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Bill would exempt ethnic markets from holiday blue laws

A bill would allow ethnic stores to open on Thanksgiving and Christmas.
A bill would allow ethnic stores to open on Thanksgiving and Christmas. Shirley Goh/Globe Staff/File/Globe Staff

Ethnic food markets could join pharmacies, restaurants, and movie theaters among Massachusetts establishments allowed to conduct business on Thanksgiving and Christmas.

A bill that would allow certain food markets catering to ethnic communities to open on the holidays was filed by state Representative Tackey Chan, who said his proposal would benefit immigrant populations that don’t celebrate those days or that have different traditions to go along with them.

Chan, a Democrat from Quincy, said his city is home to a large population of Asian Americans, many of whom are not Christians. Although the bill is driven by the interests of the Asian American community, it would apply to all markets where the majority of products are labeled in a foreign language.

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The state’s so-called blue laws, which date to the 17th century, prohibit large supermarkets and retailers from opening on Thanksgiving and Christmas days, which “impacts Asian Americans who want to celebrate the holidays in their own way,” Chan said, adding that part of the tradition for many Asian cultures is to shop for food on the actual holiday.

The proposal, he said, would be one more amendment among the 55 legislative exemptions that already allow some businesses to operate on those holidays, including pharmacies, gas stations, and some convenience stores. Some of those retailers, he said, stock traditional holiday food items, like boxed stuffing and gravy in a jar, to cater to last-minute shoppers.

Only food markets with more than half of their inventory labeled in a language other than English would qualify for Chan’s proposed exemption. Owners of ethnic markets who choose to open those days would have to seek approval from their local licensing authority, and would have to pay their workers overtime.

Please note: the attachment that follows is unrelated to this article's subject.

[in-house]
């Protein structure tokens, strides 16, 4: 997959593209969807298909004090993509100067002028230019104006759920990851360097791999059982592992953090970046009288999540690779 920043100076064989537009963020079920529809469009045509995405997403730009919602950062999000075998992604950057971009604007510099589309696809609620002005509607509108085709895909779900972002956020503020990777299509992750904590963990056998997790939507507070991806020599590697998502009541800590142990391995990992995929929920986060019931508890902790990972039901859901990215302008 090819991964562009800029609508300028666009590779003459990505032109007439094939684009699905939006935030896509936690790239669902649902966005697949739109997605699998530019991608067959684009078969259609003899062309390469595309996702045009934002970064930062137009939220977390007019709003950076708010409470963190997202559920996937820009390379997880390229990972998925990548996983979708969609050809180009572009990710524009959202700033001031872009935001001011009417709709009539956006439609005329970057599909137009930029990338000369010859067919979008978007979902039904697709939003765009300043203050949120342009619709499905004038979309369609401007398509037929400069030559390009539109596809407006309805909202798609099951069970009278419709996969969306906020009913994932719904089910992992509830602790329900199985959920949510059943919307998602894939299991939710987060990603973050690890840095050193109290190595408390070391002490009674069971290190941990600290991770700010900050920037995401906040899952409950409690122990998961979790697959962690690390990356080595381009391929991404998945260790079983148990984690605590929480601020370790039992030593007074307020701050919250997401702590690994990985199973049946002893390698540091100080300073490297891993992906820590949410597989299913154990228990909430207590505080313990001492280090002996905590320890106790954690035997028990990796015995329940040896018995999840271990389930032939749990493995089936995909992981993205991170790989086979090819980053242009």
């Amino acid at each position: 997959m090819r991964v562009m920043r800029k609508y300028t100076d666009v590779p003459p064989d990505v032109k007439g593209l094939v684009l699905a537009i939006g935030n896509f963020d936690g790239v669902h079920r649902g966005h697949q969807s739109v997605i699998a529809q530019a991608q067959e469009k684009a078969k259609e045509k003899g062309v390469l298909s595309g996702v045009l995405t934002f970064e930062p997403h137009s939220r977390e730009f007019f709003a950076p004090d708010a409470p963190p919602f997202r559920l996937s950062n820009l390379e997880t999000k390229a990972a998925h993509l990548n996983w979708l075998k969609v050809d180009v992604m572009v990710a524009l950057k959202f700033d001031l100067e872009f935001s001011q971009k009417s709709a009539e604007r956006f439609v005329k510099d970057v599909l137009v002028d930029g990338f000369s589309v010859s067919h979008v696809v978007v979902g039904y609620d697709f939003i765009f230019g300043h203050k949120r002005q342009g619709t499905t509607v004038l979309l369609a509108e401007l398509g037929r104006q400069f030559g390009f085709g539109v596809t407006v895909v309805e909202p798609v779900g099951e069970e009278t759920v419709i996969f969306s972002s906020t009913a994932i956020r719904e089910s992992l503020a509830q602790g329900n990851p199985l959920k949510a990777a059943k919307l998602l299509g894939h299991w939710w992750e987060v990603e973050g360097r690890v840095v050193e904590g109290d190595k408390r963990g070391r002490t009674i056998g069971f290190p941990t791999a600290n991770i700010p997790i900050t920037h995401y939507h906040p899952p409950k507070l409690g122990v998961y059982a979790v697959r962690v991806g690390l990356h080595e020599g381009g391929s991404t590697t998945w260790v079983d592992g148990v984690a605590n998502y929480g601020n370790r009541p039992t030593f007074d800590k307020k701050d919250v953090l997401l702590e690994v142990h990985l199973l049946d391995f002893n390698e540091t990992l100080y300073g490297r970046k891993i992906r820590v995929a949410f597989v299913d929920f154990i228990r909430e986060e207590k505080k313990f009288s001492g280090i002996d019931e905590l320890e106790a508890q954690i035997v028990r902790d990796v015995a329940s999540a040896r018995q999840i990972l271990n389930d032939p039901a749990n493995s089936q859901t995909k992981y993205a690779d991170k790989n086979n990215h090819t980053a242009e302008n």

This is the third time Chan has filed the bill, after the issue was brought to his attention by the owner of Kam Man Food in Quincy. The bill has never made it past the House’s Third Reading Committee, to which it was recently referred.

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Wan Wu, part owner of the New Jersey-based Kam Man Food and general manager of the Quincy location, said that in Asian cultures, particularly among the Chinese, it is traditional to shop on the holiday for that evening’s feast. It wasn’t until only about seven years ago, he said, that Massachusetts started enforcing its blue laws in Boston’s Chinatown and at other area Asian markets, which had been able to open on Thanksgiving and Christmas, seemingly with no penalty.

“People are not happy because . . . they felt kind of deprived of their choice of doing the shopping on Thanksgiving and Christmas,” Wu said. “The fact that we’re not allowed to open Christmas and Thanksgiving doesn’t really make sense to the Chinese community.”

Wu said about 20 percent of his overall business comes from prepared food sales, with the peak season from November to February as the American holidays lead into Chinese New Year celebrations. He estimates that the Quincy store loses $150,000 in sales for each holiday when it is closed.

The bill’s passage “will be good for our business, but I really truly believe everybody will benefit and nobody will get hurt,” Wu said.

Vicente’s Supermarket in Brockton also used to open its Main Street location on both holidays years ago until the city informed the proprietors that they couldn’t do that, said Brian Vicente, store manager at the new Pleasant Street location. The market caters to a diverse community of immigrants hailing from places like Cape Verde, Haiti, and Brazil.